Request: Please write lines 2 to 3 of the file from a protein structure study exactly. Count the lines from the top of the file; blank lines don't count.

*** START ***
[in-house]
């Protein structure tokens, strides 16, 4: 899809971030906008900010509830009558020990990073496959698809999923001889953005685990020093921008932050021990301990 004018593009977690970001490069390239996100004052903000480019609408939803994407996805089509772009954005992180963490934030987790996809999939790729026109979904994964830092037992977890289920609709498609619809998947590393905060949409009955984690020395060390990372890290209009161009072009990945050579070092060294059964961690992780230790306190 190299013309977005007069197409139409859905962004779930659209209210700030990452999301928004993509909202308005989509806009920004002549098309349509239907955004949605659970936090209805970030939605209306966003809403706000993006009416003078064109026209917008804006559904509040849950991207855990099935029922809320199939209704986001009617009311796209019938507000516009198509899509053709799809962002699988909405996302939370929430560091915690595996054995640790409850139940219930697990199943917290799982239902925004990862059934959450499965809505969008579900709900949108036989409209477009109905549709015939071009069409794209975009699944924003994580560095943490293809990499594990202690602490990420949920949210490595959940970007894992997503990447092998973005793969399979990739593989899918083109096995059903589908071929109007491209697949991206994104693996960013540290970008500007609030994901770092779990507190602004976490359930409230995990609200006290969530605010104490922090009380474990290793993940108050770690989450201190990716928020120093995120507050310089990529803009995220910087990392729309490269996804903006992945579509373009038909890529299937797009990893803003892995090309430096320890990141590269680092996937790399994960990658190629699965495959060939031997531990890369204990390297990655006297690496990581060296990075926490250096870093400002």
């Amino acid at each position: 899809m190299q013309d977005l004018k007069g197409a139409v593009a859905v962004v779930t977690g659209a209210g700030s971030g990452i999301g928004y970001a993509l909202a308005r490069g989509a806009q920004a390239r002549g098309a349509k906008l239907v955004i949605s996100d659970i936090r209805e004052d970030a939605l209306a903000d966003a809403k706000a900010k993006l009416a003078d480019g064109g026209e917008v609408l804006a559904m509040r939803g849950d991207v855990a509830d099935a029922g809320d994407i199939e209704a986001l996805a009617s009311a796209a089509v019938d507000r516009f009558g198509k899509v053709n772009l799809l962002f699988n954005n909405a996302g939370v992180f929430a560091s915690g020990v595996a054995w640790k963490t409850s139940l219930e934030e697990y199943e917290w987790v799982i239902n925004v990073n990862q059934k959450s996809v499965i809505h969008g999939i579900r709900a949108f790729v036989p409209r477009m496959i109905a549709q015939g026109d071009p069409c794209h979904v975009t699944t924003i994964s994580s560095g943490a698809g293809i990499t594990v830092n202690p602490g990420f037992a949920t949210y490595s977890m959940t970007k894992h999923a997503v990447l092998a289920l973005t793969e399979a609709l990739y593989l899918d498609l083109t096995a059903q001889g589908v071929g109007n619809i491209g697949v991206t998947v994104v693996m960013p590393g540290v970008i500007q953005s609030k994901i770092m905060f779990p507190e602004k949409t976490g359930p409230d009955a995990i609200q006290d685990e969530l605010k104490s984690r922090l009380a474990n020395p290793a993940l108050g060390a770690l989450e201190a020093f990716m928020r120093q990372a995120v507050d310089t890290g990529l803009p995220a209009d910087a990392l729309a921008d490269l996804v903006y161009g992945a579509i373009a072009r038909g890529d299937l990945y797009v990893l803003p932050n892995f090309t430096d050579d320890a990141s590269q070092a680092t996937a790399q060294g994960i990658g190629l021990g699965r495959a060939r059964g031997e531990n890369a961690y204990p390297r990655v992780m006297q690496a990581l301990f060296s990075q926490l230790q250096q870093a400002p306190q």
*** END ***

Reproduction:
């Protein structure tokens, strides 16, 4: 899809971030906008900010509830009558020990990073496959698809999923001889953005685990020093921008932050021990301990 004018593009977690970001490069390239996100004052903000480019609408939803994407996805089509772009954005992180963490934030987790996809999939790729026109979904994964830092037992977890289920609709498609619809998947590393905060949409009955984690020395060390990372890290209009161009072009990945050579070092060294059964961690992780230790306190 190299013309977005007069197409139409859905962004779930659209209210700030990452999301928004993509909202308005989509806009920004002549098309349509239907955004949605659970936090209805970030939605209306966003809403706000993006009416003078064109026209917008804006559904509040849950991207855990099935029922809320199939209704986001009617009311796209019938507000516009198509899509053709799809962002699988909405996302939370929430560091915690595996054995640790409850139940219930697990199943917290799982239902925004990862059934959450499965809505969008579900709900949108036989409209477009109905549709015939071009069409794209975009699944924003994580560095943490293809990499594990202690602490990420949920949210490595959940970007894992997503990447092998973005793969399979990739593989899918083109096995059903589908071929109007491209697949991206994104693996960013540290970008500007609030994901770092779990507190602004976490359930409230995990609200006290969530605010104490922090009380474990290793993940108050770690989450201190990716928020120093995120507050310089990529803009995220910087990392729309490269996804903006992945579509373009038909890529299937797009990893803003892995090309430096320890990141590269680092996937790399994960990658190629699965495959060939031997531990890369204990390297990655006297690496990581060296990075926490250096870093400002």
């Amino acid at each position: 899809m190299q013309d977005l004018k007069g197409a139409v593009a859905v962004v779930t977690g659209a209210g700030s971030g990452i999301g928004y970001a993509l909202a308005r490069g989509a806009q920004a390239r002549g098309a349509k906008l239907v955004i949605s996100d659970i936090r209805e004052d970030a939605l209306a903000d966003a809403k706000a900010k993006l009416a003078d480019g064109g026209e917008v609408l804006a559904m509040r939803g849950d991207v855990a509830d099935a029922g809320d994407i199939e209704a986001l996805a009617s009311a796209a089509v019938d507000r516009f009558g198509k899509v053709n772009l799809l962002f699988n954005n909405a996302g939370v992180f929430a560091s915690g020990v595996a054995w640790k963490t409850s139940l219930e934030e697990y199943e917290w987790v799982i239902n925004v990073n990862q059934k959450s996809v499965i809505h969008g999939i579900r709900a949108f790729v036989p409209r477009m496959i109905a549709q015939g026109d071009p069409c794209h979904v975009t699944t924003i994964s994580s560095g943490a698809g293809i990499t594990v830092n202690p602490g990420f037992a949920t949210y490595s977890m959940t970007k894992h999923a997503v990447l092998a289920l973005t793969e399979a609709l990739y593989l899918d498609l083109t096995a059903q001889g589908v071929g109007n619809i491209g697949v991206t998947v994104v693996m960013p590393g540290v970008i500007q953005s609030k994901i770092m905060f779990p507190e602004k949409t976490g359930p409230d009955a995990i609200q006290d685990e969530l605010k104490s984690r922090l009380a474990n020395p290793a993940l108050g060390a770690l989450e201190a020093f990716m928020r120093q990372a995120v507050d310089t890290g990529l803009p995220a209009d910087a990392l729309a921008d490269l996804v903006y161009g992945a579509i373009a072009r038909g890529d299937l990945y797009v990893l803003p932050n892995f090309t430096d050579d320890a990141s590269q070092a680092t996937a790399q060294g994960i990658g190629l021990g699965r495959a060939r059964g031997e531990n890369a961690y204990p390297r990655v992780m006297q690496a990581l301990f060296s990075q926490l230790q250096q870093a400002p306190q």